Modern Healthcare

Tuesday, August 8, 2017

These and more weekly news items on the business of healthcare are featured in the MCOL Weekend edition, along with the MCOL Tidbits, and more, for MCOL Premium level members.


More on Medicaid Satisfaction: J.D. Power finds Medicaid Members More Satisfied Than Commercial Plan Members

More on Medicaid Satisfaction: J.D. Power finds Medicaid Members More Satisfied Than Commercial Plan Members

by Clive Riddle, August 4, 2017

Recently, we  posted about The July 10 , 2017 Research Letter published in JAMA, A National Survey of Medicaid Beneficiaries’ Expenses and Satisfaction With Health Care, which found that “Medicaid enrollees gave their overall health care an average rating of 7.9 on a 0 to 10 scale. Forty-six percent gave their Medicaid coverage a score of 9 or 10, while only 7.6% gave scores under 5.” We noted these relatively high satisfaction levels occur despite a study published in the May 2017 Health Affairs: Outpatient Office Wait Times And Quality Of Care For Medicaid Patients which found Medicaid patients were 20 percent more likely than others to wait 20 minutes or longer. We also noted Medicaid managed care satisfaction rates were also measured last summer, under a survey commissioned by AHIP, which found 87 percent were satisfied with their Medicaid coverage and benefits.

This week J.D. Power published a 2017 Managed Medicaid Special Report, which concludes that “Medicaid recipients are more satisfied with their coverage than traditional, commercial health plan members.” Their study measured “overall satisfaction with managed Medicaid organizations based on six factors (in order of importance): provider choice; coverage and benefits; customer service; cost; information and communication; and claims processing. Satisfaction is calculated on a 1,000-point scale.”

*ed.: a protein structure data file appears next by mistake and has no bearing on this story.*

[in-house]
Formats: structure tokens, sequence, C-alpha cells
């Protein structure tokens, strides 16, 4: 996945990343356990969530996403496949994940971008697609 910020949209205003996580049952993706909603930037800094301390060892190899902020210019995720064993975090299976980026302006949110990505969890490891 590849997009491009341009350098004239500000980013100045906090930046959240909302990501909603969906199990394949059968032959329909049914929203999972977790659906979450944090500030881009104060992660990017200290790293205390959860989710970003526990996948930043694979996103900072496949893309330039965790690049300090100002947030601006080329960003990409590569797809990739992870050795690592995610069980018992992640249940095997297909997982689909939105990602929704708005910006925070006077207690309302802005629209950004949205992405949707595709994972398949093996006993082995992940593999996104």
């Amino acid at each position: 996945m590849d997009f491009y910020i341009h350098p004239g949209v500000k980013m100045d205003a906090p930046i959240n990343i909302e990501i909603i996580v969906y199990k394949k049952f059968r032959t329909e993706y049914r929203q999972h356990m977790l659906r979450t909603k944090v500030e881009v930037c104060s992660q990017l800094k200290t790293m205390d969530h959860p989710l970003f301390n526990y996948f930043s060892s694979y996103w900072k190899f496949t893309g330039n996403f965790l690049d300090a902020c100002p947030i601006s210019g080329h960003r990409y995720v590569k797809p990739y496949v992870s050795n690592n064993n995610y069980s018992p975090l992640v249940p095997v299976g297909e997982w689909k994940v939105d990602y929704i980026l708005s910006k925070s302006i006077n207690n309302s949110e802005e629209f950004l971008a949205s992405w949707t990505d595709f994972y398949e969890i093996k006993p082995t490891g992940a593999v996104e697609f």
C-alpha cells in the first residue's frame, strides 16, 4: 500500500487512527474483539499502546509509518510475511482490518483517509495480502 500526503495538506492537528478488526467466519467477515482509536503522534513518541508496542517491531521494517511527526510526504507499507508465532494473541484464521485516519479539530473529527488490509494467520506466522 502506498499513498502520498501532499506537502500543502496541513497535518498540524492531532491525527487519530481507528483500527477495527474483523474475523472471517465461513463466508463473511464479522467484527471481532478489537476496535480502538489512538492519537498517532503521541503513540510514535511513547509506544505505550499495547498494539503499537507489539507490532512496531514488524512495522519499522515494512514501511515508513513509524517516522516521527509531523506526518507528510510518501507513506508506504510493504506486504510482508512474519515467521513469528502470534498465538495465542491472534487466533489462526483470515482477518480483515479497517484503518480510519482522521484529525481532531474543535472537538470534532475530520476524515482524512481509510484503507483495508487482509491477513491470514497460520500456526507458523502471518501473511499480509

The study found that:

·           Overall managed Medicaid satisfaction averaged a 784 score

·           The Medicaid average score was 78 points higher than the commercial health plan score for 2017

·           Medicaid enrollees indicate provider choice as the most important factor of overall member experience

·           In contrast, commercial members list coverage and benefits as the key driver of satisfaction

·           42% of Medicaid managed care members deferred medical treatments due to cost

·           40% of Medicaid managed care members avoided buying prescription medications due to cost

Given that Medicaid is administered and differs at the state level, the study addressed state differences, and reports that “Medicaid recipients in states where a dominant regional plan or a plan that owns a health system have the easiest access to doctors and hospitals, underscoring the importance of building robust networks and focusing on coordination of care between providers. Iowa, Tennessee, Arizona and Indiana have the easiest access to doctors and hospitals, compared with the other states included in the study.”

The report also share that “the states with the highest levels of satisfaction among Medicaid recipients are Utah (885), Iowa (859), Colorado (854), Arizona (840) and Virginia (840). The lowest-performing states in terms of overall recipient satisfaction are Kansas (683), Mississippi (686), Delaware (716), New Jersey (728) and California (731).”